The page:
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2013 Budget Plan Facing Border Security Criticism

The White House's proposed 2013 budget has the Texas Border Coalition insisting that the administration's lack of money for port improvements puts trade and security in peril.

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With the announcement of the Obama administration’s proposed 2013 budget, the White House and the Department of Homeland Security are expected to hear renewed criticism and concerns from immigrant-rights coalitions and border business interests.

The Texas Border Coalition, a group of elected officials and private-sector leaders that advocates for additional resources at the nation’s land ports, is among those claiming that the proposal excludes much-needed funding to improve port infrastructure and increased staffing, components it says are essential to maintaining robust trade on the border. Meanwhile, rights groups are balking at the proposed expansion of an immigration-enforcement policy they say is discriminatory

DHS Secretary Janet Napolitano is scheduled to testify today before the U.S. House Appropriations and Homeland Security committees to discuss the proposed $39.5 billion budget for the agency. It represents a half-percent reduction from current funding levels.

A statement that the department issued on the eve of the hearings highlighted immigration enforcement and border security, boasting of the accomplishments realized in both categories. U.S. Customs and Border Patrol (CBP) and Immigration and Customs Enforcement (ICE) are requesting about $12 billion and $5.6 billion, respectively.

“The FY 2013 budget continues the [Obama] administration’s unprecedented focus on border security, travel and trade by supporting 21,370 Border Patrol agents and 21,186 CBP officers at our ports of entry as well as the continued deployment of proven, effective surveillance technology along the highest trafficked areas of the Southwest Border,” DHS officials said in the prepared statement.

But the Texas Border Coalition said the budget excludes funding for infrastructure improvements and the increased staffing that the government’s investigative arm recommended for the agency.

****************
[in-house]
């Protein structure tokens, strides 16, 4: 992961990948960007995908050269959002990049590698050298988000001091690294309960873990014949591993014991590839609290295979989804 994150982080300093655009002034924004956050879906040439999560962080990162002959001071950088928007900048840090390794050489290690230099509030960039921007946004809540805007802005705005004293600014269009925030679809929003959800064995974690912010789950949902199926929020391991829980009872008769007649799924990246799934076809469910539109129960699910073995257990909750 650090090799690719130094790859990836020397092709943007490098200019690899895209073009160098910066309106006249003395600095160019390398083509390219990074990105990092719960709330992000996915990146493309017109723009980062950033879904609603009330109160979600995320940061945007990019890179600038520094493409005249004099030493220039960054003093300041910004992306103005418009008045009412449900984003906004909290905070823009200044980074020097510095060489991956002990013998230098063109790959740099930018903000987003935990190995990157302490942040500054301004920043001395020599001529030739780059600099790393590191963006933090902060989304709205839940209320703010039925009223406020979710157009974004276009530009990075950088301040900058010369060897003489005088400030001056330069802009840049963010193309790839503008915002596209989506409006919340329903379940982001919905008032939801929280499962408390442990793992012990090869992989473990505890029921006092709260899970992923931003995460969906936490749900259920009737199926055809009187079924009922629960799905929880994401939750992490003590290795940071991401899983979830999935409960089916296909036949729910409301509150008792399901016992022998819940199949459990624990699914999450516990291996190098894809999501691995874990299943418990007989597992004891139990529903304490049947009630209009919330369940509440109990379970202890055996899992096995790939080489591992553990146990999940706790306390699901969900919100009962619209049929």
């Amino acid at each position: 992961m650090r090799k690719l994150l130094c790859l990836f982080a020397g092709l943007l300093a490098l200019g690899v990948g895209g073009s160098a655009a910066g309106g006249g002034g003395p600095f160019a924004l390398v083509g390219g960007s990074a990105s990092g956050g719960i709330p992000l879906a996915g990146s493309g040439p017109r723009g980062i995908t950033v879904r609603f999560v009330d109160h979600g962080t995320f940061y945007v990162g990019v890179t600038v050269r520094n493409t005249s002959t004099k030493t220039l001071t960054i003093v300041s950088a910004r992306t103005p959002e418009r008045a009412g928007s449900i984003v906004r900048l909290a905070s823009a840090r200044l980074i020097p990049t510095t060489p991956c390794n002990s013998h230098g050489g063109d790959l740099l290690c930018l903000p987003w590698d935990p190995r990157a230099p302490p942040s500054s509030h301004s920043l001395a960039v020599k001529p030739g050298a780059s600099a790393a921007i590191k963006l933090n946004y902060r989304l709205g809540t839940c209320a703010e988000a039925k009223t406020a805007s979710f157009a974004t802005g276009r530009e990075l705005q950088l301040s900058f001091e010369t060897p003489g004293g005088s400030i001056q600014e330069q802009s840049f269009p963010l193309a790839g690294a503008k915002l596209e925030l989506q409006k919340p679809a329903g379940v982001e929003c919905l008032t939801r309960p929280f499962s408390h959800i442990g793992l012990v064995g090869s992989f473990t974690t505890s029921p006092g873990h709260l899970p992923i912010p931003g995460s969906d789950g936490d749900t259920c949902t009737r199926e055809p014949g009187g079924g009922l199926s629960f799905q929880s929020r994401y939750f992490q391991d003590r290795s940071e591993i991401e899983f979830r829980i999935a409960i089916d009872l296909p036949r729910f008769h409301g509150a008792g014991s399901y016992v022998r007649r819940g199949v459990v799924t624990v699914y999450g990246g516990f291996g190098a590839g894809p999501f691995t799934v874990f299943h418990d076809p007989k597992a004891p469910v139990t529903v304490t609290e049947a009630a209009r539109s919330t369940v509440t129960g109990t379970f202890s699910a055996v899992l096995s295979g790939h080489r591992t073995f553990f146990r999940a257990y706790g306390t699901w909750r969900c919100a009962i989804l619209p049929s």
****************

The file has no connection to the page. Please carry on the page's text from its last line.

A recent Government Accountability Office report stated at least $6 billion would be needed to rebuild “crumbling border crossing infrastructure,” but the budget fails to address the issue, the group said. It also fails to budget for the 6,000 additional CBP officers who the coalition estimates are needed to decrease wait times at bridges and assist current officers in narcotics and contraband interdiction.

“We didn’t expect President Obama to wave a fiscal wand and fully fund the border crossings overnight," Ramsey Cantu, the border coalition chairman and mayor of Eagle Pass, said in a prepared statement. “But we are extremely disappointed that the federal budget does not include additional resources for the southern border crossings, and that security at these facilities remains a low priority for this administration in the year to come.”

The criticism comes just weeks after the coalition issued its own report, which cites GAO and DHS data in saying there is a 28 percent chance that a human or narcotics smuggler will get caught at the nation’s legal ports of entry. That is compared with a 90 percent of being detected between the ports of entry, according to the coalition.

Despite the alleged limitations, DHS maintained that its recent efforts have resulted in more trade moving through the nation’s ports than in recent years. In 2011, CBP processed about $2.3 trillion in trade, which DHS said is a 14 percent increase from 2010 figures. It also processed more than 24.3 million containers and prevented $178 million in counterfeit goods from reaching U.S. customers.

The National Day Laborer Organizing Network, however, also lambasted the administration for its continued funding of Immigration and Customs Enforcement’s Secure Communities program. The interagency operation determines whether illegal immigrants arrested by local police are deportable under federal immigration laws after their fingerprints are matched to a federal database.

Critics of the program, which include several lawmakers, say the program is misleading and seeks to deport any illegal immigrant, not just the criminal aliens the agency has said are the priority for the program.

The current budget seeks to expand the program nationwide by the end of 2013, despite several calls from some law enforcement officials and lawmakers to end the measure, citing an erosion in several communities’ trust in law enforcement and the hardship it has caused some immigrant families.  The program is currently in use in 1,595 jurisdictions in 44 states, including its statewide implementation in Texas.

“The GOP candidates for president all support Arizona's policy to make life miserable for immigrants,” Pablo Alvarado, director of the day laborer organizing network, said in a prepared statement. “The repugnant GOP consensus position is allowing the president to commit the perfect political crime. President Obama has presided over unprecedented deportations, and his budget creates line items that ravage Latinos' civil rights and undermine public safety.”

But the department is steadfast in its belief that Secure Communities is crucial to national security. Last year, law enforcement identified through the program about 71,000 people charged with or convicted of what ICE calls Level 1 offenses, which include rape, kidnapping and murder. The agency also repatriated about 8,900 Mexican nationals via ICE Air operation flights — a program it said helps “break the alien smuggling cycle” and reduces loss of life.

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